20. In some cases, I agree. And, yes, there are some people who still hold intersectional prejudices that they shouldn't (that's on both the left and the right). But I don't believe that is societal/systemic. I believe that some people/families have more challenges than others regardless of their intersectionality. And some people (just by luck of the draw) happen to come across more prejudiced individuals than others. Sorry. But that's your cross to bear. Move to a better area. I found some really inspiring stories of black, single moms who lived in downtown Houston who realized that there was more to life than living in a ghetto. So, they searched for months until they found a job in Katy. And she moved there with her kids. Now they have a wonderful, peaceful life away from crime. A black single mom did this on her own. Many such stories. Not really. If you look at first generation Cis-Asian-American men, they often have it really rough. But all people hear about are the success stories -- and there are many of them. And there is a whole long story behind that which most Americans are not aware of. If you're interested, I'll be happy to share that later. But to continue on this thread... I'm glad that you make this admission. But the fact is that I did have an advantage that made things easier for me. And it wasn't identity or money. It is simple DNA. I was born with certain talents and abilities that were clearly present when I was in kindergarten. And they would have shown up in virtually any kindergarten class in America regardless of what identity characteristics my parents had. Some people simply have abilities that others don't. And if we seek equality of outcome, regardless of individual talent, then we're messing up the entire system. We are discouraging people from using their natural talents to the best advantage. And we're encouraging people to demand jobs that they are not qualified for. I admit that there are some of these barriers that you allude to. But in my experience, knowing the stories and backgrounds of MANY people who are black, Hispanic, Native American, etc. (and certainly Asians) who have been treated very badly and had what seem to be insurmountable obstacles. But they made it through. They became successful. Shouldn't? I'm not so certain. It depends on what that barrier is. I'm sure that we both agree that race and sexual orientation shouldn't be barriers. But what if "sexual orientation" now becomes a culture? What if that means that a gay man decides that to be the "real me" he needs to dress like Liberace all the time? Is that appropriate for the workplace? No, we need less distraction, not more. Good. I believe the numbers disagree with you. But regardless, this isn't meant to be. And it shouldn't. The very fact that it is generational means that there are earlier generations who will begin at the bottom. Then they will work their way on up by industry and ingenuity. As you can guess, I'm more of a meritocracy type of person when it comes to professional life and wealth distribution. Not that you should get more simply because of talent alone. You need to actually USE that talent for the benefit of others. The more benefit you give, the more money you should receive. So, meritocracy also includes hard work and effort. But hard work alone with no talent doesn't get you much either. I really have difficulty understanding why people have a problem with that. Actually, that was debunked. Not that it never happened. But it was much more often out of practical and sound financial issues. But I'll just leave it there for now. I haven't looked into that with enough detail to respond at present. I'm aware of the difficulties. I've spent a part of my professional life in city planning. And it is a lot more difficult than you'd think. I'm not sure why this is relevant. My experience has been that after a certain density, it is impossible to have a system that actually works well and satisfies all the goals of infrastructure. Tell me about it. I commute over an hour to and from work when I go in before, and return after, rush hour. I think what you're getting at is that the world is so crowded that we can't get enough people into an acre of land? If so, that isn't because it is impossible. It is because there isn't a societal impetus/priority for it. We have other priorities. If every individual (not household, but individual) had an acre of land, that would take up about 2% of the land mass of the 48 states and about 100% of the arable land of the US. But that would be increased by individuals with land that they can irrigate. There is plenty of land. But people want so many amenities that they can only find them all if you live close to a city. It's a question of proper priorities. I'm not sure that you've really made a case for what those barriers really are. That truly is wonderful. The very fact that there are pathways out (for even the most destitute of individuals) tells me that the barriers you mention aren't all that difficult to overcome. Just because one roadway is blocked off, doesn't mean we can't use the next roadway that is wide-open. Yes, there is. Charities and individuals will always do this type of thing more efficiently and more successfully than government. That is something that we are going to disagree on. For me, people and communities (like churches and charities) are the solution to these problems, not the government. Totally agree. I believe that we disagree on what that "little boost" should consist of. Totally agree.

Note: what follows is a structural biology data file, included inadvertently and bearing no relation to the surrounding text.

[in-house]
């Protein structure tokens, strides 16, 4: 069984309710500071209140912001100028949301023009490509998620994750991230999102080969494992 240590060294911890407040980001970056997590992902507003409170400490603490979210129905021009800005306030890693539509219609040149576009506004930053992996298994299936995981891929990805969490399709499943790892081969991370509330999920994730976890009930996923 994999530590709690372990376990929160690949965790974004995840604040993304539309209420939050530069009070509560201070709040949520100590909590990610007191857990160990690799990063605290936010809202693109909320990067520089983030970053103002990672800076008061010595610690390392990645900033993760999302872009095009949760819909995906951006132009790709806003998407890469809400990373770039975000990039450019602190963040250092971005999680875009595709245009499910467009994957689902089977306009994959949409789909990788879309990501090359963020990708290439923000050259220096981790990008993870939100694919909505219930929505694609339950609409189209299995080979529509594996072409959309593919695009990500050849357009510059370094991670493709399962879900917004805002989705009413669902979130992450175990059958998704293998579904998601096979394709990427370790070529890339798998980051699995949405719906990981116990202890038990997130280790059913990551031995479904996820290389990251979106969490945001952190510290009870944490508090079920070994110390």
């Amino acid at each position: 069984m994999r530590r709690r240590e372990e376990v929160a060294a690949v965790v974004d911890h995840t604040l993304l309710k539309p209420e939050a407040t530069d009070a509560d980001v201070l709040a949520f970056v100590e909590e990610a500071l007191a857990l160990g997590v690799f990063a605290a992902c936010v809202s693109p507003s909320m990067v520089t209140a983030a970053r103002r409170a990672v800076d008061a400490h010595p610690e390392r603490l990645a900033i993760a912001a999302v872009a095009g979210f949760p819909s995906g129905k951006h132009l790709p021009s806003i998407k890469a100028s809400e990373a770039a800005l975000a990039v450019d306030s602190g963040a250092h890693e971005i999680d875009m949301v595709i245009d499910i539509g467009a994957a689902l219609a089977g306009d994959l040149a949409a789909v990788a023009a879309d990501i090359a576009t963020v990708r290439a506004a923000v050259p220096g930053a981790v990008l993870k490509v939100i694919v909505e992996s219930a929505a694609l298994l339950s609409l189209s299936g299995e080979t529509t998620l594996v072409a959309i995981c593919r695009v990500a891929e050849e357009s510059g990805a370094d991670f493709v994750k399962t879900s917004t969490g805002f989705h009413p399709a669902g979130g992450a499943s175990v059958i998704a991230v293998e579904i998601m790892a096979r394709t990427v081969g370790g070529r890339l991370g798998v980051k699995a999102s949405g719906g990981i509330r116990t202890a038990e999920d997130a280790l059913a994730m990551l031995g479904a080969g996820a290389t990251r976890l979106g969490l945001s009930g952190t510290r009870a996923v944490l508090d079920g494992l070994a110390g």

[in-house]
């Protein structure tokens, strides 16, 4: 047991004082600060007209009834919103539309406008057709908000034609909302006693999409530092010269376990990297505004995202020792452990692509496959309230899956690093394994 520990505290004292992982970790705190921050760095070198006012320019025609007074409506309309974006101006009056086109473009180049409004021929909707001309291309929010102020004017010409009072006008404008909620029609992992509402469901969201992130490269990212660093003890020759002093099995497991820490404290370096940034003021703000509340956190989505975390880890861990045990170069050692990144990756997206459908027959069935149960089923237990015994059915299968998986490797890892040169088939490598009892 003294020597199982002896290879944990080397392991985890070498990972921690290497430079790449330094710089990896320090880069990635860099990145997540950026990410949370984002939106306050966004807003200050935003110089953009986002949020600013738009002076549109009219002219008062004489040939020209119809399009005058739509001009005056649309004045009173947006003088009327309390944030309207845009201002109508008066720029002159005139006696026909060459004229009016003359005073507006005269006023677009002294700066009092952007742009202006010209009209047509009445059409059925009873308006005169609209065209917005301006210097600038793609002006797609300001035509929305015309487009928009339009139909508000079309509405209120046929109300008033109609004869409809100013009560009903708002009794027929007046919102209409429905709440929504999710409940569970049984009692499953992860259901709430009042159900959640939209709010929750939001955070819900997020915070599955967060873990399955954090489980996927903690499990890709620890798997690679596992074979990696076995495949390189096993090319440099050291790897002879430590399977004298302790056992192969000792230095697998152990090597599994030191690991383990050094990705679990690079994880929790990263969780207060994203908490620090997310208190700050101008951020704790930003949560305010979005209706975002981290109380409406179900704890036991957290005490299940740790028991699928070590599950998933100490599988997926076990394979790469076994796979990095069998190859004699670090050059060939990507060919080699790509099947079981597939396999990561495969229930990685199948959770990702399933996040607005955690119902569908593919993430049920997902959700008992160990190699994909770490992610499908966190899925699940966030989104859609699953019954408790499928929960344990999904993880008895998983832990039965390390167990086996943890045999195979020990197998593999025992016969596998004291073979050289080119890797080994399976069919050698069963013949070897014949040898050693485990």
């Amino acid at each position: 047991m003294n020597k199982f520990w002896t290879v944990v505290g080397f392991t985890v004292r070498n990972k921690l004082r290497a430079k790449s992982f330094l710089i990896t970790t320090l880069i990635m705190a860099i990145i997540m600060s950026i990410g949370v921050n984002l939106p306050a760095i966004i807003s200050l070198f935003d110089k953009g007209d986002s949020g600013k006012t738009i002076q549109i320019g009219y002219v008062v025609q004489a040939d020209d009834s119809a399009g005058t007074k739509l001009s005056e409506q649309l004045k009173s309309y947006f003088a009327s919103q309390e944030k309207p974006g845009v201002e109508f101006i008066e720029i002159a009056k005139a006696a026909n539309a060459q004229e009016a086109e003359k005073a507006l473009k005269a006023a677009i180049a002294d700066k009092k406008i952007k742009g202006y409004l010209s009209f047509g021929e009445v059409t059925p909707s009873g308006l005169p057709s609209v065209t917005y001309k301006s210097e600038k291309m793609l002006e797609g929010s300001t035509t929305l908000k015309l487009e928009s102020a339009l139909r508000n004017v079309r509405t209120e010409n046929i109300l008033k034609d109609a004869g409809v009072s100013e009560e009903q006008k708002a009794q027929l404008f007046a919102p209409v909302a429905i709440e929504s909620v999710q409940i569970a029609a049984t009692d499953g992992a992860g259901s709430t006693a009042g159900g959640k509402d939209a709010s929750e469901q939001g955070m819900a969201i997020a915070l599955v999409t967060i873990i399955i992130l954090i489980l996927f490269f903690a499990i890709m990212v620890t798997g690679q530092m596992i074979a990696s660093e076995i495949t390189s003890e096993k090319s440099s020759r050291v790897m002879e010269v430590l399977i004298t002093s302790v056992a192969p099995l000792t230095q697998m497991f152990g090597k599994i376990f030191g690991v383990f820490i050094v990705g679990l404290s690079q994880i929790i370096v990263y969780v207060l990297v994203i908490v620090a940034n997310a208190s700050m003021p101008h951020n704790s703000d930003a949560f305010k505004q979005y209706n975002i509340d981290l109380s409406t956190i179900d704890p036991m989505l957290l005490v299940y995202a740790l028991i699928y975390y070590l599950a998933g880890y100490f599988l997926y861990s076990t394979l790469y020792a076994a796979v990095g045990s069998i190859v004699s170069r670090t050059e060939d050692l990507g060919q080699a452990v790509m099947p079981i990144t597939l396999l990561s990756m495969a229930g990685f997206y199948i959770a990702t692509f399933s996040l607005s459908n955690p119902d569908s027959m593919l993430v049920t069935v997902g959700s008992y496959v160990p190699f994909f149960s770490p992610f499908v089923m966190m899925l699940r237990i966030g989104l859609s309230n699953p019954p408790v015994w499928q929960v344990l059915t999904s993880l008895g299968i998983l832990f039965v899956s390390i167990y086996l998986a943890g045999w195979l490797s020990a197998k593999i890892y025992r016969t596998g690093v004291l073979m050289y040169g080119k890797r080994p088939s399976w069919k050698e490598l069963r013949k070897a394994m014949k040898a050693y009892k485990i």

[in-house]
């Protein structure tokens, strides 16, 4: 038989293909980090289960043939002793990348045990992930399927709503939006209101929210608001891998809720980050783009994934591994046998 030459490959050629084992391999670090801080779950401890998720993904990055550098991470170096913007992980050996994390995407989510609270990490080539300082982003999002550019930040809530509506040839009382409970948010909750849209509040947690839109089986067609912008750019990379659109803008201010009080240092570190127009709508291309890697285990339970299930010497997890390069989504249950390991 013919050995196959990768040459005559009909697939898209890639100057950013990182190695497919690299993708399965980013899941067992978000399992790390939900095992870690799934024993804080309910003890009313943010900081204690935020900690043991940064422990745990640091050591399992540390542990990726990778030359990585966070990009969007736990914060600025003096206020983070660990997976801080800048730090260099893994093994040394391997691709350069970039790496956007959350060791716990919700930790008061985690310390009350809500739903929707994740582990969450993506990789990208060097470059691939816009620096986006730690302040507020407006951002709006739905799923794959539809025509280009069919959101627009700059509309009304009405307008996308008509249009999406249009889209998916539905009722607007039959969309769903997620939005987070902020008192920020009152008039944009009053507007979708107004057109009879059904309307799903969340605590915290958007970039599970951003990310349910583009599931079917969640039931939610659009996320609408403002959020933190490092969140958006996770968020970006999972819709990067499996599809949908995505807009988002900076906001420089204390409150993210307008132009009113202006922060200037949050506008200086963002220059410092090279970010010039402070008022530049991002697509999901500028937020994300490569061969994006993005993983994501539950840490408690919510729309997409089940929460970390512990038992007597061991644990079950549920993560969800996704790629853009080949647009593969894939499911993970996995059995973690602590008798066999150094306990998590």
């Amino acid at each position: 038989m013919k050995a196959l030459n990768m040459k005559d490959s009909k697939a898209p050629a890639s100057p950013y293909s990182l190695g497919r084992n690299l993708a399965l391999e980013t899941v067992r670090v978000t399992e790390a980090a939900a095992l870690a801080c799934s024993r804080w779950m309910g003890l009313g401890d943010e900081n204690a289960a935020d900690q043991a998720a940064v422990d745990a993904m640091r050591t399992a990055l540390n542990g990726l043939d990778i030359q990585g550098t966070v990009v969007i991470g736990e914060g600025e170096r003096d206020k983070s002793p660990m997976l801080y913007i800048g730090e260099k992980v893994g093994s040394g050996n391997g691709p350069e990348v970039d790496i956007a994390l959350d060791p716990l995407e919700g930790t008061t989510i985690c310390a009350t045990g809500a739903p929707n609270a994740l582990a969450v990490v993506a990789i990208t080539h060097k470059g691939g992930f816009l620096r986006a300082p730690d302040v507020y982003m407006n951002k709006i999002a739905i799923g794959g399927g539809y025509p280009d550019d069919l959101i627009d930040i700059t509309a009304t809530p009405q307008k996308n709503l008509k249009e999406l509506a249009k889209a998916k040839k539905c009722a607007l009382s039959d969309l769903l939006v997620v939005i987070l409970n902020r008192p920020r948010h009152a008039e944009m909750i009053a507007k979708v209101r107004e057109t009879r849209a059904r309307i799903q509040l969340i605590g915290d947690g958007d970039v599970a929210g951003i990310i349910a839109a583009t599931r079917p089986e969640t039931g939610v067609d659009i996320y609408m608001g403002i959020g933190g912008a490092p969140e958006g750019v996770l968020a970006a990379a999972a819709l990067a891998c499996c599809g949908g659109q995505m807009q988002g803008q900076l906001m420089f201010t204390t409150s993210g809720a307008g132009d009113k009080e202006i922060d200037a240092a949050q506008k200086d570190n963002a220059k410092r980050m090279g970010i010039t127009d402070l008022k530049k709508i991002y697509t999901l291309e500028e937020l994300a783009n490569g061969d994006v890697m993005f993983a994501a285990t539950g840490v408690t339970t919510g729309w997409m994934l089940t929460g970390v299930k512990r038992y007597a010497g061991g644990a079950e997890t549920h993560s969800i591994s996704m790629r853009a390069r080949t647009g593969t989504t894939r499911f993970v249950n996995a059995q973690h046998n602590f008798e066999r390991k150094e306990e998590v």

21. That didn't prevent Joe Biden from being elected.